A year ago, I wrote in a post that cloud computing is just someone else’s data center. I was wrong. Whether we like it or not, the cloud is more than just a bunch of 1s and 0s hosted on someone’s hardware.
The problem with my statement was the word “just”.
I’ve presented several times on cloud adoption, and I keep coming back to the same point: starting off fresh with the cloud is much less work than moving an existing system to anything “as-a-service”.
It’s a new paradigm. New development is easier because it requires a new way of thinking about the technology and what it offers.
This is a deeper discussion for another day, but it raises an interesting point. Cloud is big and cool and trendy, all paradigm-y, but Azure will not make SQL Server go away. As recently as mid-December 2017, a customer asked me to architect an on-premises solution for them.
Cloud adoption is not going to be a guarantee for all organizations. And yet we are all benefiting directly from the cloud without realizing it.
Conor Cunningham, the technical big cheese for SQL Server and Azure SQL Database, wrote a really good blog post last month about how Azure SQL Database is not just a world-class Database-as-a-Service, but it’s improving SQL Server on-premises as well, with a much faster release cadence.
Code is developed and deployed in a “continuous release” (per Conor’s post) and tested by a cross-section of the millions of Azure SQL Database customers daily. While all edge cases can’t possibly be validated, this huge user base is incredibly valuable. And if something does go wrong, SQL Server fixes are released as part of their new monthly Cumulative Update servicing model in the first twelve months after release.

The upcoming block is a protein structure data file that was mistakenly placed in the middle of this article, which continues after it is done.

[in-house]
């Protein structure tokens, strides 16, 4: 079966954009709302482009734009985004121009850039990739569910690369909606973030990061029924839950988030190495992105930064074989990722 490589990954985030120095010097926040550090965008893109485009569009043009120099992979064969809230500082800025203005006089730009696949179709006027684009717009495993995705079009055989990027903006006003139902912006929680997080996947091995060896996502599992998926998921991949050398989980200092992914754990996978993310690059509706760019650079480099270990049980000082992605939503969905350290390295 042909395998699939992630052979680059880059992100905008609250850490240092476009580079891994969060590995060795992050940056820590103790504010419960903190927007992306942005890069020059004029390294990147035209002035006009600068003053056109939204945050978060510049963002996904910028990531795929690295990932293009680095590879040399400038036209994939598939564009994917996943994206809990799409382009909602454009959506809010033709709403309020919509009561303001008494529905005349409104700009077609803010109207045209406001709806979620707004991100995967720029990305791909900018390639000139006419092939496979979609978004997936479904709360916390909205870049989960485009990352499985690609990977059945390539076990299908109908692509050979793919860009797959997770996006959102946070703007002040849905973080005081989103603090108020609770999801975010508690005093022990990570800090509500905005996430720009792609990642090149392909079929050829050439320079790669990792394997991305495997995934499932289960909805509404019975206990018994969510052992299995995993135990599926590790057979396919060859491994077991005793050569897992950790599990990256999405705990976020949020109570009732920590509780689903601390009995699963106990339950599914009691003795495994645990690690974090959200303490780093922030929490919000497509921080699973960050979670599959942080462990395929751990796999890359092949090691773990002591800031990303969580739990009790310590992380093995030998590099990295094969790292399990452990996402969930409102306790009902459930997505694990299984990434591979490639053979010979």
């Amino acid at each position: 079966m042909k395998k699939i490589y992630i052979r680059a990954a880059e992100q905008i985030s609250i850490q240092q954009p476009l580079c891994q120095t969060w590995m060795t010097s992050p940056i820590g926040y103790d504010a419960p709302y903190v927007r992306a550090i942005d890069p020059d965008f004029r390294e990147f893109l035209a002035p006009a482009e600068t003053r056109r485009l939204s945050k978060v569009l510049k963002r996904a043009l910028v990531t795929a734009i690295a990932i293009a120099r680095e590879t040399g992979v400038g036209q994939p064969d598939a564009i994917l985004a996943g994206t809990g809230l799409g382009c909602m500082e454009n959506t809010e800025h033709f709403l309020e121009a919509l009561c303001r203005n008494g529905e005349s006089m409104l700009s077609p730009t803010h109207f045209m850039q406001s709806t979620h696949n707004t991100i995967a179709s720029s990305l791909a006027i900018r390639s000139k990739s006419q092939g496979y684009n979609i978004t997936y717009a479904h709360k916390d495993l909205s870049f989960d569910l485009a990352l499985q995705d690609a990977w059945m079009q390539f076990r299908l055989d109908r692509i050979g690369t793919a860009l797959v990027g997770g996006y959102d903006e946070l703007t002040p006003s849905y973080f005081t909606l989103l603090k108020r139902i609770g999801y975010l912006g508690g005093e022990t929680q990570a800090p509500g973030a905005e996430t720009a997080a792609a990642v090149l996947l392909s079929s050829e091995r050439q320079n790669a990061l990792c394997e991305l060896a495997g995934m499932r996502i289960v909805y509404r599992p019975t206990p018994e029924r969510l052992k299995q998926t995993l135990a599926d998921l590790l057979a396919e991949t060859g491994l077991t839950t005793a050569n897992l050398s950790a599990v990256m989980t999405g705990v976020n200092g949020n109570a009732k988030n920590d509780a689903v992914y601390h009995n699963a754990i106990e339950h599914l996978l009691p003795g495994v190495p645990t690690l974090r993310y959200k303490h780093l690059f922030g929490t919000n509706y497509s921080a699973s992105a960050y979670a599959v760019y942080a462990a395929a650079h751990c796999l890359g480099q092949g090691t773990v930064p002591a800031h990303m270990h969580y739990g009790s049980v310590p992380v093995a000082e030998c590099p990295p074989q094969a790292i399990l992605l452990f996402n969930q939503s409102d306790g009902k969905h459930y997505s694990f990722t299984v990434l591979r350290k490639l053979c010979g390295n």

The result is a world-class on-premises relational database management server that is being made better, more stable, with a faster update and patching cadence, as a direct result of the cloud.
Even my own development workflow is moving to Visual Studio Team Services (VSTS) in the cloud. I commit code using Git, which is then synchronized with a code repository in the cloud (in this case Bitbucket). That triggers a build in VSTS of the code I just checked in, which then does some magic that results in a zip file uploaded to a website somewhere in the US, all within five minutes.
And it’s all free! My builds are such a small percentage of their total workload, these cloud providers can afford to offer me some spare cycles a few times a month. The modular approach also allows me to switch to a different code repository if I need to, and just update the first step in the build process.
So, yes, while the cloud lives in other people’s data centers (the where), that’s not what it is. It’s the software, and the software is always improving.
Give Conor’s article a read, then find me on Twitter at @bornsql to share your cloud thoughts.